Global Music Sales Decline, Industry Blames Piracy

May 7, 2010 Updated: May 7, 2010

Piracy could be the culprit behind the 7 percent decrease in the record industry’s global music revenue in 2009, according to a recent report by the International Federation of the Phonographic Industry (IFPI).

IFPI reported that the United States and Japan constituted 80 percent of the revenue decline. The rest of the world decreased by 3.2 percent and global physical sales revenue fell by 12.7 percent.

The numbers hardly pleased the industry, but IFPI Chairman and CEO John Kennedy shared an optimistic outlook.

“This is disappointing, but amid the decline there are some very positive points,” Kennedy said. “No fewer than 13 countries saw music sales grow in 2009, including important markets such as Australia, Brazil, South Korea, Sweden, and the U.K. Digital sales in some of those markets rose at very encouraging rates, reflecting the new opportunities of online and mobile channels.”

But end-user piracy continues to loom over record companies and the industry carries no plans of losing to downloaders.

“There is a huge battle ahead, but also signs that the tide of opinion among governments is shifting as piracy's impact on the economy and jobs becomes clear,” Kennedy said.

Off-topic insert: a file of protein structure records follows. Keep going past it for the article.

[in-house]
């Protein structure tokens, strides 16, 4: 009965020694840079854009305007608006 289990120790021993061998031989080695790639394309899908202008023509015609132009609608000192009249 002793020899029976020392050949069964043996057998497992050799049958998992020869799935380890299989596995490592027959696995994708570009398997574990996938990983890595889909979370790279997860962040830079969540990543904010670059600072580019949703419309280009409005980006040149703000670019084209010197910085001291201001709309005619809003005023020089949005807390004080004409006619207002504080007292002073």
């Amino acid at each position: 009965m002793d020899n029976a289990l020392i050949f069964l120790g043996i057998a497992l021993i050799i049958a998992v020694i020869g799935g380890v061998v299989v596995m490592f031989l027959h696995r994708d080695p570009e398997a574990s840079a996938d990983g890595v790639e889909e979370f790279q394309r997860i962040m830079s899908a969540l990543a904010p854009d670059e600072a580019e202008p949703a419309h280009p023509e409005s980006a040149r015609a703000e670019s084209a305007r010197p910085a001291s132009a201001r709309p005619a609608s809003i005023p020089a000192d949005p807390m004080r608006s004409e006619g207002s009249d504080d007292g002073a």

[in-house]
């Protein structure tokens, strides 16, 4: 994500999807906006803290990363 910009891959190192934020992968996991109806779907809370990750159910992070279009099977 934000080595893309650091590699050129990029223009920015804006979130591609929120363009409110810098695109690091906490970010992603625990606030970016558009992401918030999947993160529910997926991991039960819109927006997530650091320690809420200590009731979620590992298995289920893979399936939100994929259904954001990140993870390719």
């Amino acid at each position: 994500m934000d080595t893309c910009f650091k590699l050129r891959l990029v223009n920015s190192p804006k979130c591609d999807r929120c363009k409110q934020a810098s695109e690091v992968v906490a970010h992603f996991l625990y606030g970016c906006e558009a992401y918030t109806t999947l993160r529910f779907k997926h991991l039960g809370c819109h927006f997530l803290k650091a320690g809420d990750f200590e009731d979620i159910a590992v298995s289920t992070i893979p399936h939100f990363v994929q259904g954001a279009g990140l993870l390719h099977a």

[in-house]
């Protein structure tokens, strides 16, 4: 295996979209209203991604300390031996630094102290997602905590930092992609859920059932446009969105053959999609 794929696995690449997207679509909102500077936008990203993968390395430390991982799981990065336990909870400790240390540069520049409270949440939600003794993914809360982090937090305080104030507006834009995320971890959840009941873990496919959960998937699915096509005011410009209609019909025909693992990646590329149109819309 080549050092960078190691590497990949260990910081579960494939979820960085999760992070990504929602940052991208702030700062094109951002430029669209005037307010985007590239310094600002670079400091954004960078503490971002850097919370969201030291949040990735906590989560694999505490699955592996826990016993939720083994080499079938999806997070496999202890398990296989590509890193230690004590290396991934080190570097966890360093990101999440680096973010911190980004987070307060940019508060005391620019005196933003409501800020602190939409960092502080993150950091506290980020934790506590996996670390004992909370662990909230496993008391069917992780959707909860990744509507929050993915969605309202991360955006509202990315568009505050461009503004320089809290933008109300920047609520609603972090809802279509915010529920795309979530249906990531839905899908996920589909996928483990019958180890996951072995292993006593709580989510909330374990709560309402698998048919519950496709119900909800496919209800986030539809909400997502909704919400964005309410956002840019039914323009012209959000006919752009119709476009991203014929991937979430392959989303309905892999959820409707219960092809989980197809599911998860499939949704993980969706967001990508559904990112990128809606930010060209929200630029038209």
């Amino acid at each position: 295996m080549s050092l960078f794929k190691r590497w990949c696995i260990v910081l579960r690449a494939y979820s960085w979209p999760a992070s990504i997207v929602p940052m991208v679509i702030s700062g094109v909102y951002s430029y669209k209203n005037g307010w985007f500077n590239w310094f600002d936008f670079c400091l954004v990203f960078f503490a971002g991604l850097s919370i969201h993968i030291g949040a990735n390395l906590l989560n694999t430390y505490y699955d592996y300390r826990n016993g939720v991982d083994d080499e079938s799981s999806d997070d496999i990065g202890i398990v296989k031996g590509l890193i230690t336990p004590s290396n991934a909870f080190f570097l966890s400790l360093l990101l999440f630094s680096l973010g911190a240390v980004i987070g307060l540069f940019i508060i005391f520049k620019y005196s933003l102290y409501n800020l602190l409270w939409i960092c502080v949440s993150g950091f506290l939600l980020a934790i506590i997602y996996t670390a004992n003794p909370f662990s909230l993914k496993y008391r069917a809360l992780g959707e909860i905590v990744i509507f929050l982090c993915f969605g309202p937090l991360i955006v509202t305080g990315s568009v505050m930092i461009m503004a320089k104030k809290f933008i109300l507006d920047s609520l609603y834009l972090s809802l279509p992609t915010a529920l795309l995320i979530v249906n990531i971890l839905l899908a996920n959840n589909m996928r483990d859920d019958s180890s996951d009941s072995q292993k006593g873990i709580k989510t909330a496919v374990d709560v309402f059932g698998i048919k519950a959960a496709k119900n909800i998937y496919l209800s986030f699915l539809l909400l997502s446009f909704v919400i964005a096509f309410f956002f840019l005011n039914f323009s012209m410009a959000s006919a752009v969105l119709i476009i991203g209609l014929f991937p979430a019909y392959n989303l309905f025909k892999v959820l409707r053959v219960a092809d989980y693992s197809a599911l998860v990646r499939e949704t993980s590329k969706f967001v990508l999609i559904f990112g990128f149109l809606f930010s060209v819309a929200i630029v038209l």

It shows how determined the industry is to stand and fight for its every record. However, being too persistent on the matter could take a toll on revenue as well.

Some economists like Martin Peitz and Patrick Waelbroeck argued that sampling can convince users to buy the product. Downloading music for free gives consumers the opportunity to sample artists. People have no time limit to decide whether they like the songs on the album and whether they want to support the musician. So eliminating peer-to-peer software or passing tight laws might not be the best solution to increase revenue.

Of course, when millions across the globe download songs and albums, record companies without a doubt will feel the impact—any economist can see this. But consumers don’t buy the music to support a record company. They buy to support the artist, who makes most of his revenue through tours and concerts, rather than record sales.

Despite this, IFPI Chairman Kennedy sees the growth of music business as not being far away, “it depends, to a large extent, on how quickly governments can act to deal with piracy and, in doing so, tackle a market distortion that overshadows not just music but all the creative industries,” he said.

To big-time artists like rap star 50 Cent, the music industry also needs new laws and readjustments to face the advancing technology.

“I think we're just experiencing technology and we just have to pass new laws, eventually, to change how music is being distributed,” 50 Cent told MTV.